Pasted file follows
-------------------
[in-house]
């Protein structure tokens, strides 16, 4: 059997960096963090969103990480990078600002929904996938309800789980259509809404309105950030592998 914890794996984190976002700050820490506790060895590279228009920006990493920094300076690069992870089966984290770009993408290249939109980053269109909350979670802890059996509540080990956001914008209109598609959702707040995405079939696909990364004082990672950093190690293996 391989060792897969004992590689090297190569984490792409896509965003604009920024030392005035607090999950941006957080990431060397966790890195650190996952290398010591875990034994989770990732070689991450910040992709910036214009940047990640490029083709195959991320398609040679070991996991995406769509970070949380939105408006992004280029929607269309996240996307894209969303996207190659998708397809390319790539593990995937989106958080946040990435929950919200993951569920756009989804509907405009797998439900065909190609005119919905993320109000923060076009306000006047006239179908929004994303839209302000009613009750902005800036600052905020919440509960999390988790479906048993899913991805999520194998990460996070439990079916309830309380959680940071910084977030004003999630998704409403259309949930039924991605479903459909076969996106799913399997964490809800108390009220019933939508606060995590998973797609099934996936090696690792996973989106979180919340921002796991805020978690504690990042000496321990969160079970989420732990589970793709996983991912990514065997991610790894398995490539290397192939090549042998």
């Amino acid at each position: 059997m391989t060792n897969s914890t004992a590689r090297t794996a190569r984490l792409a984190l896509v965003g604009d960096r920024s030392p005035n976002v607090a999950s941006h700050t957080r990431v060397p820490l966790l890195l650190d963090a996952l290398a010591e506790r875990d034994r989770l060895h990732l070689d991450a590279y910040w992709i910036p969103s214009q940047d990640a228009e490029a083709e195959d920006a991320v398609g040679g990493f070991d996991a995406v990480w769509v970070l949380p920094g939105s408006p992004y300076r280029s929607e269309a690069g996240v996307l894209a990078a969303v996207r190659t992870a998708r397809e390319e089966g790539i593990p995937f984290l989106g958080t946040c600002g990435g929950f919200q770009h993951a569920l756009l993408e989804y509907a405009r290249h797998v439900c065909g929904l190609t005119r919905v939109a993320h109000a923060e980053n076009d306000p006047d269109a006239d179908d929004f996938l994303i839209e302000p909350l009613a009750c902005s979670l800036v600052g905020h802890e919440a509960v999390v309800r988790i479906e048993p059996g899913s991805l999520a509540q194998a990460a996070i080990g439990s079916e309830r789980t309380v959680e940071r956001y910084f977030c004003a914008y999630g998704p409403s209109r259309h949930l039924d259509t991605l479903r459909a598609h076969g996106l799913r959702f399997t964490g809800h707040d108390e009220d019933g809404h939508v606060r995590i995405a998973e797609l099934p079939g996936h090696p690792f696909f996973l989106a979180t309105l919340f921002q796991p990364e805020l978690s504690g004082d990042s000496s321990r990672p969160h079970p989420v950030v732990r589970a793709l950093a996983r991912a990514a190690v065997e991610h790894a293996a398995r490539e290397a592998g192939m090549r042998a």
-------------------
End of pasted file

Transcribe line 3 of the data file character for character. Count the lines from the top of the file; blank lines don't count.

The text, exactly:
């Amino acid at each position: 059997m391989t060792n897969s914890t004992a590689r090297t794996a190569r984490l792409a984190l896509v965003g604009d960096r920024s030392p005035n976002v607090a999950s941006h700050t957080r990431v060397p820490l966790l890195l650190d963090a996952l290398a010591e506790r875990d034994r989770l060895h990732l070689d991450a590279y910040w992709i910036p969103s214009q940047d990640a228009e490029a083709e195959d920006a991320v398609g040679g990493f070991d996991a995406v990480w769509v970070l949380p920094g939105s408006p992004y300076r280029s929607e269309a690069g996240v996307l894209a990078a969303v996207r190659t992870a998708r397809e390319e089966g790539i593990p995937f984290l989106g958080t946040c600002g990435g929950f919200q770009h993951a569920l756009l993408e989804y509907a405009r290249h797998v439900c065909g929904l190609t005119r919905v939109a993320h109000a923060e980053n076009d306000p006047d269109a006239d179908d929004f996938l994303i839209e302000p909350l009613a009750c902005s979670l800036v600052g905020h802890e919440a509960v999390v309800r988790i479906e048993p059996g899913s991805l999520a509540q194998a990460a996070i080990g439990s079916e309830r789980t309380v959680e940071r956001y910084f977030c004003a914008y999630g998704p409403s209109r259309h949930l039924d259509t991605l479903r459909a598609h076969g996106l799913r959702f399997t964490g809800h707040d108390e009220d019933g809404h939508v606060r995590i995405a998973e797609l099934p079939g996936h090696p690792f696909f996973l989106a979180t309105l919340f921002q796991p990364e805020l978690s504690g004082d990042s000496s321990r990672p969160h079970p989420v950030v732990r589970a793709l950093a996983r991912a990514a190690v065997e991610h790894a293996a398995r490539e290397a592998g192939m090549r042998a």